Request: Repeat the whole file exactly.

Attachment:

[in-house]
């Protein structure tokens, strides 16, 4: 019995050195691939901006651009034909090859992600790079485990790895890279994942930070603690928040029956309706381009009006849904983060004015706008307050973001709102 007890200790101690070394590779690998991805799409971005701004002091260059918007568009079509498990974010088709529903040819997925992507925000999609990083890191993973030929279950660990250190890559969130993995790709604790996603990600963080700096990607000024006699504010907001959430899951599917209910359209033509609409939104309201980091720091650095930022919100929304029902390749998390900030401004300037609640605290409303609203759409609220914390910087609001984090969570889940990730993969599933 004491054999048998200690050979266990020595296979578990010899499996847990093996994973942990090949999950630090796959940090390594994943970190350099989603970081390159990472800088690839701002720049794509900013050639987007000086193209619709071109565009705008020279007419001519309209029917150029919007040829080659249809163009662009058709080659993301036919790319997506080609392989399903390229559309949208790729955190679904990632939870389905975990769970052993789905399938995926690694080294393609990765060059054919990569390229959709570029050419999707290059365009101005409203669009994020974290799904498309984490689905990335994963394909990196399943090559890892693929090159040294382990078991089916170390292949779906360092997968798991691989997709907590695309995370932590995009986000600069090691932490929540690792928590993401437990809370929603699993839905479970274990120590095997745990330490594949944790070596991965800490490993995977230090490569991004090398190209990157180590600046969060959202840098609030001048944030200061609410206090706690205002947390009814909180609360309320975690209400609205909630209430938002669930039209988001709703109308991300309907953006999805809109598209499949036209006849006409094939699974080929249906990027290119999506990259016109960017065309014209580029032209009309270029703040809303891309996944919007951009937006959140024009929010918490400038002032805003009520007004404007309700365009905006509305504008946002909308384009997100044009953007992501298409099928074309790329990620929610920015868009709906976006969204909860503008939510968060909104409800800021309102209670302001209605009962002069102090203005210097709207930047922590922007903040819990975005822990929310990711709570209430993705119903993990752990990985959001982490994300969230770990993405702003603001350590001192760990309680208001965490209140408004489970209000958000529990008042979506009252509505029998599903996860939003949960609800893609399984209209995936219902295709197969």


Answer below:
[in-house]
């Protein structure tokens, strides 16, 4: 019995050195691939901006651009034909090859992600790079485990790895890279994942930070603690928040029956309706381009009006849904983060004015706008307050973001709102 007890200790101690070394590779690998991805799409971005701004002091260059918007568009079509498990974010088709529903040819997925992507925000999609990083890191993973030929279950660990250190890559969130993995790709604790996603990600963080700096990607000024006699504010907001959430899951599917209910359209033509609409939104309201980091720091650095930022919100929304029902390749998390900030401004300037609640605290409303609203759409609220914390910087609001984090969570889940990730993969599933 004491054999048998200690050979266990020595296979578990010899499996847990093996994973942990090949999950630090796959940090390594994943970190350099989603970081390159990472800088690839701002720049794509900013050639987007000086193209619709071109565009705008020279007419001519309209029917150029919007040829080659249809163009662009058709080659993301036919790319997506080609392989399903390229559309949208790729955190679904990632939870389905975990769970052993789905399938995926690694080294393609990765060059054919990569390229959709570029050419999707290059365009101005409203669009994020974290799904498309984490689905990335994963394909990196399943090559890892693929090159040294382990078991089916170390292949779906360092997968798991691989997709907590695309995370932590995009986000600069090691932490929540690792928590993401437990809370929603699993839905479970274990120590095997745990330490594949944790070596991965800490490993995977230090490569991004090398190209990157180590600046969060959202840098609030001048944030200061609410206090706690205002947390009814909180609360309320975690209400609205909630209430938002669930039209988001709703109308991300309907953006999805809109598209499949036209006849006409094939699974080929249906990027290119999506990259016109960017065309014209580029032209009309270029703040809303891309996944919007951009937006959140024009929010918490400038002032805003009520007004404007309700365009905006509305504008946002909308384009997100044009953007992501298409099928074309790329990620929610920015868009709906976006969204909860503008939510968060909104409800800021309102209670302001209605009962002069102090203005210097709207930047922590922007903040819990975005822990929310990711709570209430993705119903993990752990990985959001982490994300969230770990993405702003603001350590001192760990309680208001965490209140408004489970209000958000529990008042979506009252509505029998599903996860939003949960609800893609399984209209995936219902295709197969």